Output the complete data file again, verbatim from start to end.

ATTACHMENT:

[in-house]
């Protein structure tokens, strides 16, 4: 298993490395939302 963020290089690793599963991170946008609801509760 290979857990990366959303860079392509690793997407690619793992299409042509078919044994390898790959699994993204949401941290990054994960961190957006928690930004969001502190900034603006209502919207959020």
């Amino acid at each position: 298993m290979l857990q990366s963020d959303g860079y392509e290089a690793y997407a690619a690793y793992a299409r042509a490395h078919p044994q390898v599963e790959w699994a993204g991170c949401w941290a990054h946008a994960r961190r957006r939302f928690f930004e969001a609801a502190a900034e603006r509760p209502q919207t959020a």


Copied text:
[in-house]
């Protein structure tokens, strides 16, 4: 298993490395939302 963020290089690793599963991170946008609801509760 290979857990990366959303860079392509690793997407690619793992299409042509078919044994390898790959699994993204949401941290990054994960961190957006928690930004969001502190900034603006209502919207959020």
């Amino acid at each position: 298993m290979l857990q990366s963020d959303g860079y392509e290089a690793y997407a690619a690793y793992a299409r042509a490395h078919p044994q390898v599963e790959w699994a993204g991170c949401w941290a990054h946008a994960r961190r957006r939302f928690f930004e969001a609801a502190a900034e603006r509760p209502q919207t959020a």